What China’s involvement means for Alaska’s latest Arctic gas line plan

Chinese involvement makes the latest Alaska gas line plan different from the rest. But that alone doesn't mean it will succeed.

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Chinese President Xi Jinping and Alaska Governor Bill Walker meet during Xi’s visit to Alaska in April 2017. (Office of Alaska Gov. Bill Walker)

A decade ago, after a giant Chinese oil company expressed interest in acquiring natural gas from Alaska, Sen. Ted Stevens had a simple answer for Sinopec.

No.

“I will tell the Chinese they have no possible hope of getting gas from us,” Stevens said. “I don’t see it happening. With the shortage of natural gas in the United States, that gas is not going to be allowed to be exported.”

Times change.

The shale gas revolution ended the natural gas shortage in the Lower 48 and the search is on for export markets overseas. Alaska would love to sell gas to Sinopec, a government-owned company with revenues far greater than that of ExxonMobil.

Along with two major Chinese financial institutions, Sinopec is in the early negotiations with a corporation owned by the state of Alaska to try to get a deal.

[A ‘polar silk road’ forms the core of China’s first Arctic policy]

It’s anyone guess if this latest Alaska gas pipeline proposal will fare any better than the dozen proposals that have failed over the past 45 years, but this one is different in two major ways.

First, the $43 billion pipeline project could fit well with China’s declaration that it wants to have a greater say in the future of the Arctic. China has become the second largest importer of liquefied natural gas and it will need additional sources by 2024-2025, when the Alaska project would be in operation.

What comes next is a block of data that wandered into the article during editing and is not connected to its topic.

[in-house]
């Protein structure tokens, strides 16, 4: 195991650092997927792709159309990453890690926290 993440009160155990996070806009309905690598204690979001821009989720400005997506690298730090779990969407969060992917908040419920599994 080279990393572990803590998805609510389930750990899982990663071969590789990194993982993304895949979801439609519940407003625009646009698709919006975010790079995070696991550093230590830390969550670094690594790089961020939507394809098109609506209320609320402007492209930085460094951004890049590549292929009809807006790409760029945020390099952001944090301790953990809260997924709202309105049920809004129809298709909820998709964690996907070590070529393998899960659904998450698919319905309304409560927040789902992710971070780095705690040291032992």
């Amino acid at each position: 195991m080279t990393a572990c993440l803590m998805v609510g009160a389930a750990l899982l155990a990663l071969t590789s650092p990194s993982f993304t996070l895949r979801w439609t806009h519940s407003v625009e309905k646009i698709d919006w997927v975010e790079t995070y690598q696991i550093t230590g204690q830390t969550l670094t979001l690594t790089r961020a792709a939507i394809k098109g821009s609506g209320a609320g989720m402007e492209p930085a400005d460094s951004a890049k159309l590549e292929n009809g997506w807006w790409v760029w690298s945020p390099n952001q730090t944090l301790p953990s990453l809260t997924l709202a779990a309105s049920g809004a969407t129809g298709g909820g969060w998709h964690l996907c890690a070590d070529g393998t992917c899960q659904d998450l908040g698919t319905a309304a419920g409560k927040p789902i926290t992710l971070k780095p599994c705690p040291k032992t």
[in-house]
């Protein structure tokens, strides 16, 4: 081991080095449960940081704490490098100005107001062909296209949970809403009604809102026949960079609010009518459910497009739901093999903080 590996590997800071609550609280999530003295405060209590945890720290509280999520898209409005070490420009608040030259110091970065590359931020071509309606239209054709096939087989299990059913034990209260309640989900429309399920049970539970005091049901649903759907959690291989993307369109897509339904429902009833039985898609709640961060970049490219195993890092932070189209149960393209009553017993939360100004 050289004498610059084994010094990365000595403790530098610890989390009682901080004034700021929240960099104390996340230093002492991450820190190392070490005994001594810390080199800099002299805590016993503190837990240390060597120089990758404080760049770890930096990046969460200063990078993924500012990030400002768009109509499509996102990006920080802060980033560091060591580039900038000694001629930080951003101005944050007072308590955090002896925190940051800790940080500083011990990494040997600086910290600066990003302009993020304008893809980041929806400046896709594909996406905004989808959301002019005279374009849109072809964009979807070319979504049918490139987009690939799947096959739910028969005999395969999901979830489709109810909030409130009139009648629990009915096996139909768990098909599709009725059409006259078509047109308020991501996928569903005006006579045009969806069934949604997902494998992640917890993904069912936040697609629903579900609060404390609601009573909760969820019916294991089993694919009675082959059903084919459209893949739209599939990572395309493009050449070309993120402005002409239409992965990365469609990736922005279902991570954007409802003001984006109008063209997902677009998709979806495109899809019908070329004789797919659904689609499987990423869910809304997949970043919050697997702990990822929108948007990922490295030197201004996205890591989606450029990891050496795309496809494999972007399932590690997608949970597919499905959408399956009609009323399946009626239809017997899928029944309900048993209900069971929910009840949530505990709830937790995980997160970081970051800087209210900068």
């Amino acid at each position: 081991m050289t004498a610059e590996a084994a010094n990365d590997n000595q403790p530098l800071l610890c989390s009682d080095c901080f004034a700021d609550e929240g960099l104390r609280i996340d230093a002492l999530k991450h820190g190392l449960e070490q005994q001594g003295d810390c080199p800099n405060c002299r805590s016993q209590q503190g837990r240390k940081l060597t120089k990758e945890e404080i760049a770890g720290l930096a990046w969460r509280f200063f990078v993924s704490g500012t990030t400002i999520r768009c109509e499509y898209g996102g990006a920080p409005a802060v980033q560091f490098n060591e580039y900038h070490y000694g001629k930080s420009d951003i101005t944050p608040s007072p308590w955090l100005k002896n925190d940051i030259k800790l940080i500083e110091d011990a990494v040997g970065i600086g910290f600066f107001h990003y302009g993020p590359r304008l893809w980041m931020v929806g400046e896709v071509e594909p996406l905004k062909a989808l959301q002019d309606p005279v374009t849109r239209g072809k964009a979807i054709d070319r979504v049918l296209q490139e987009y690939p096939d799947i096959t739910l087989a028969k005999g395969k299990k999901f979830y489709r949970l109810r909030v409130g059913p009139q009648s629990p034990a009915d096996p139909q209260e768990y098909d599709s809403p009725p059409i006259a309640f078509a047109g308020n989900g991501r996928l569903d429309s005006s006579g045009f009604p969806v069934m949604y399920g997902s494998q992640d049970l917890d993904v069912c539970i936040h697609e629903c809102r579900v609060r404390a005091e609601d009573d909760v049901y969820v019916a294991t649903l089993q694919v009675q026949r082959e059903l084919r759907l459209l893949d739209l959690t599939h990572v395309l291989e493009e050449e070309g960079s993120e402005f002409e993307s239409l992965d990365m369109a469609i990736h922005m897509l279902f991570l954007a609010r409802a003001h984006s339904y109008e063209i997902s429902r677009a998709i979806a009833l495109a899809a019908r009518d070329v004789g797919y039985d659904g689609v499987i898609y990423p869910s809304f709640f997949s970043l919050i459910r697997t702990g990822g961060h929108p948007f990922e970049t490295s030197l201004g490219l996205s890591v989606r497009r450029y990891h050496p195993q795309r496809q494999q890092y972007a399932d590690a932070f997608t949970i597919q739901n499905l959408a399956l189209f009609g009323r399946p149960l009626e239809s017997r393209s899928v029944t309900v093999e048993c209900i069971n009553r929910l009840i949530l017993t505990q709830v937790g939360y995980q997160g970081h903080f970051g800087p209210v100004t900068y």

Second, a non-binding agreement about the Alaska project was signed in November in the presence of U.S. President Donald Trump and Chinese President Xi Jinping, potentially giving the project the two most important advocates in the world.

But China’s Arctic ambitions and the joint presidential seal of approval do not guarantee that the talks now taking place will end with definitive agreements.

The easiest thing in the world is a non-binding agreement and we’ve had many of those over the years.

The parties said they would like to sign contracts by the end of this year. The current state claim that “the stars are aligned for Alaska LNG” may be another example of wishful thinking.

Gov. Bill Walker, who has made a pipeline the centerpiece of his political life, wants to believe that this time is different. Maybe. But we don’t know that yet.

The high cost of building natural gas facilities in Alaska and the difficulty of getting utilities and other users to sign long-term contracts are issues that have and will knock the stars out of alignment whenever markets or political whims shift.

In one sense, the “Polar Silk Road” initiative and the involvement of national leaders have complicated the politics and economics of a development project that has remained an impossible dream for two generations of Alaska leaders — tapping the immense natural gas reserves on Alaska’s northern coast.

Though it is far from the Arctic Circle, China has declared itself a “Near-Arctic State” and looked to expand its northern reach with ventures in Norway, Iceland and Greenland, and a $12 billion investment in the Yamal liquefied natural gas plant on the north coast of Russia. There is every reason to believe that the Chinese investment — which helped offset U.S. sanctions against Russia — made the difference in the Yamal project, which went into operation late last year on schedule.